The NAM has stated that, while it stresses the importance of Article III, its "provisions should not be used to impose restrictions and/or limitations on transfers for peaceful purposes". The NAM further suggests that proliferation concerns "would be best addressed through multilaterally negotiated, non-discriminatory and legally binding mechanisms...incorporated into the future Protocol". The NAM also underlines the need for national export control mechanisms in accordance with Article III, and has proposed guidelines on transfers, declarations on denial of transfers, guidelines to promote the harmonisation of national, regional and other regulatory mechanisms, transparency and confidence-building measures and review mechanisms.23

An important element missing from the 'building blocks' is the transfer/export controls section in the compliance measures article (Article III, section F). Britain, which submitted a working paper defending common approaches (an obvious reference to the Australia Group) on export controls in the July-August session last year, introduced a second paper on the topic in this session together with Australia, Austria, Belgium, Canada, Germany, Italy and Sweden.24 The working paper explains how the eight countries view the highly controversial section of the rolling text that deals with measures to strengthen the implementation of Article III. The paper is a clear (political) response to a proposal tabled by Iran in the November session on a mechanism by which countries could settle their disputes over denied transfers.25 Under the Iranian proposal - co-sponsored by China, Cuba, India, Indonesia, Libya, Mexico, Pakistan and Sri Lanka - states parties would have to abide by the recommendations or rulings of a dispute settlement panel made up of governmental and non-governmental experts.

The new British paper states that "the key requirement...should be to provide a common basis for all states parties to strengthen the effective implementation of their non-proliferation obligations under the BWC". It takes the position that the Protocol should therefore contain provisions on the establishment of export controls and a report to the Technical Secretariat (of the future Organisation) on such measures, and on national regulations governing transfers of dual-use items, including end-use certificates and assessment of the non-proliferation credentials of the potential recipient. Also included should be provisions on increased transparency with respect to transferred dual-use items through annual reporting, bilateral consultations, and post-shipment verification. In the event of suspected transfer violations, the paper proposes strictly bilateral consultations, and provisions containing suggestions as to what kind of information should be provided in these consultations. Finally, the section should encourage countries to take additional export control measures beyond those specified in the Protocol.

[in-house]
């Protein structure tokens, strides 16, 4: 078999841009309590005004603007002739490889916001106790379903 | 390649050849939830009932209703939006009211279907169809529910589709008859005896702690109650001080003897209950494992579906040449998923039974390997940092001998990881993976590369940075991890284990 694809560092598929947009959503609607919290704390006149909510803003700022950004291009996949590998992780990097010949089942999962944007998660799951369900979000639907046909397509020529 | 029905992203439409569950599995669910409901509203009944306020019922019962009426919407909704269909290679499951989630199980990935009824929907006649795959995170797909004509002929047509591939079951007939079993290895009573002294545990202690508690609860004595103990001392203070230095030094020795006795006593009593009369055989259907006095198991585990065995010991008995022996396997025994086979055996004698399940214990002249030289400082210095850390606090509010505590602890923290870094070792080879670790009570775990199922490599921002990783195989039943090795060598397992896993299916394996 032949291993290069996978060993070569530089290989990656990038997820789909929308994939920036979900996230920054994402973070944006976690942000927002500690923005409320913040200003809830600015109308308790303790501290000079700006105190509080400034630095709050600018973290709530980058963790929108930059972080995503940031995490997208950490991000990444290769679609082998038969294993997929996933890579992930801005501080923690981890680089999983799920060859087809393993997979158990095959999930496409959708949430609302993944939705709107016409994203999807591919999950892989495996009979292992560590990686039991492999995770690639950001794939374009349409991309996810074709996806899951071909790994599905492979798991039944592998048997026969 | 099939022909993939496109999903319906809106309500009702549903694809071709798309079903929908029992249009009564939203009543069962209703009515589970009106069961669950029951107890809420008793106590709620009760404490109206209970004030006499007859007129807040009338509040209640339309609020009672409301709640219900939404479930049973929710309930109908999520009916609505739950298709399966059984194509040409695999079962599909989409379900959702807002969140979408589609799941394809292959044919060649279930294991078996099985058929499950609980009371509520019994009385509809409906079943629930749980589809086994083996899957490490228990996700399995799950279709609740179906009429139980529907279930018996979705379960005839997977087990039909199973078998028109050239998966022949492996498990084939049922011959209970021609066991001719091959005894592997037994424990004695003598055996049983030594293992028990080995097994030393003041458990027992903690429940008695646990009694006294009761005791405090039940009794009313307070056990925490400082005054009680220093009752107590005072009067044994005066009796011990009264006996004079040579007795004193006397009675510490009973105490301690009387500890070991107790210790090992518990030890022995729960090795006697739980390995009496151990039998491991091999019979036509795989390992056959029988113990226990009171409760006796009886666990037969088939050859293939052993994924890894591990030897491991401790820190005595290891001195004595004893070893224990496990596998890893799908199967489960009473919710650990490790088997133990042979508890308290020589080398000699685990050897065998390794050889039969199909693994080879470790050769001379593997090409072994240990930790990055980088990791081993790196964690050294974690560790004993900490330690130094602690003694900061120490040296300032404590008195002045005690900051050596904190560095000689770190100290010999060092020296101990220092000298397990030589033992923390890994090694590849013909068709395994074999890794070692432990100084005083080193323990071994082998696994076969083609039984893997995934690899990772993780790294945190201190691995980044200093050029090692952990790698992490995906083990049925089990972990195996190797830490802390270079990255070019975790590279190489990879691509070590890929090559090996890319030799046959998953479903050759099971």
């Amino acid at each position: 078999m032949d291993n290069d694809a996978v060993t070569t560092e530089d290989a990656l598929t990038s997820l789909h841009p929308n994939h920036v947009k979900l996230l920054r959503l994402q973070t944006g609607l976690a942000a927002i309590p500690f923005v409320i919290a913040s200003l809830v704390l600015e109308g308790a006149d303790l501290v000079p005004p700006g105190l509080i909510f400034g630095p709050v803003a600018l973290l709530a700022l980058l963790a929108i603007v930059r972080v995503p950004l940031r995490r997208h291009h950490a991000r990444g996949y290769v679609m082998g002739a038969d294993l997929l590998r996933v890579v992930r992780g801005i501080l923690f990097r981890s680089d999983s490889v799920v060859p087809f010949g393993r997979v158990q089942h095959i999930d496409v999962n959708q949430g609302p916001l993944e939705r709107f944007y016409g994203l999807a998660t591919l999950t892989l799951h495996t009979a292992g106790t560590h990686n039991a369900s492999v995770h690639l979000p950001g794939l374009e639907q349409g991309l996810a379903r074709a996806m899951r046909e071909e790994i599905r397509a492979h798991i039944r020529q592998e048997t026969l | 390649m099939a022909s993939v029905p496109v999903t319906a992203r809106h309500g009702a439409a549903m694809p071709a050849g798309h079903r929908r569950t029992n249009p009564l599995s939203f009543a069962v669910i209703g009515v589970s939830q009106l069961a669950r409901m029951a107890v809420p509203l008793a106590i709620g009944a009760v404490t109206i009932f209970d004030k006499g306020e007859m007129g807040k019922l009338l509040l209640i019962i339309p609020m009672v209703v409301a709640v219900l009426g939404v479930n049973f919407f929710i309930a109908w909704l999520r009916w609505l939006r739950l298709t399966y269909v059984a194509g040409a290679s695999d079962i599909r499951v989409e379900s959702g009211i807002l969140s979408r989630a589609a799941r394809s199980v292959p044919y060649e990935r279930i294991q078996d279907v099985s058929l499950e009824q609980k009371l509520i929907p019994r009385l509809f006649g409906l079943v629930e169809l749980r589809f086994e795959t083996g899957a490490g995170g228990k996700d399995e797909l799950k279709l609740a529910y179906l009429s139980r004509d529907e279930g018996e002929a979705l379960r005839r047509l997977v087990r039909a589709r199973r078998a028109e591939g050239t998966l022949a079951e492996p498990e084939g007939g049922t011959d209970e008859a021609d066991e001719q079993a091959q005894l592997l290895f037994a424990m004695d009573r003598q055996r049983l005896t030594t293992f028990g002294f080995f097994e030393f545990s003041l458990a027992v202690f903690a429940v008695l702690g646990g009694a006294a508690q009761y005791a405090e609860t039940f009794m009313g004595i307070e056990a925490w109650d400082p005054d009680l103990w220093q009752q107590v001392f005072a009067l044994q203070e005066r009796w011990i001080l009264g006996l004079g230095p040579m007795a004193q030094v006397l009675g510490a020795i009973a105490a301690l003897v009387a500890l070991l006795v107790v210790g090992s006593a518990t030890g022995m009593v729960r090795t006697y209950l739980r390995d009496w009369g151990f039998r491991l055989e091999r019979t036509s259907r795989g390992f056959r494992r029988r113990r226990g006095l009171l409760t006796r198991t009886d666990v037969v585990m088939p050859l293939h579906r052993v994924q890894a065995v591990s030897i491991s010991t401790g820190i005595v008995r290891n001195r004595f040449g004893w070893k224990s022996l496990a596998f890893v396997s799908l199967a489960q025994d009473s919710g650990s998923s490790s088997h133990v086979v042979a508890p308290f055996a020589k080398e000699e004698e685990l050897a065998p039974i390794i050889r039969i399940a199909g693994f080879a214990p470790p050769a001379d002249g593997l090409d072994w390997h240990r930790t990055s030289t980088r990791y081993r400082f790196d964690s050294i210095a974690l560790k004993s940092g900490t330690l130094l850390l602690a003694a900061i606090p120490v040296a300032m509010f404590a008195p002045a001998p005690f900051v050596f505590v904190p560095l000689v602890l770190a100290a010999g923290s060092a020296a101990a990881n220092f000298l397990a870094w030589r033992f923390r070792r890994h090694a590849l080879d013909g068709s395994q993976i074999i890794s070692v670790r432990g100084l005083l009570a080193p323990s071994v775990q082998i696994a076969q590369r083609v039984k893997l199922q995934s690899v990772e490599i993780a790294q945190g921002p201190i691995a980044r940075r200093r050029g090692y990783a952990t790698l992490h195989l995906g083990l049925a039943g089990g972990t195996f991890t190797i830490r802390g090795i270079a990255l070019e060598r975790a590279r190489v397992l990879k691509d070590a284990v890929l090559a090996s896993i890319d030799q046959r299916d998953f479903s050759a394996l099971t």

Unequivocally rejecting the November proposal by Iran and others, the British paper reasons that "since the BWC does not create any obligations whatsoever to grant a requested transfer, no provisions on the denial of transfers, or on any consultations or review are needed in the Protocol". The paper further insists that under "no circumstances" should states parties be required or obliged to make a transfer, and argues that no multilateral organisation should be asked to "ever address, consider, decide upon, review, or overturn any decision taken by a state party that a potential transfer is inconsistent" with its non-proliferation obligations undertaken as a national responsibility under the BWC.25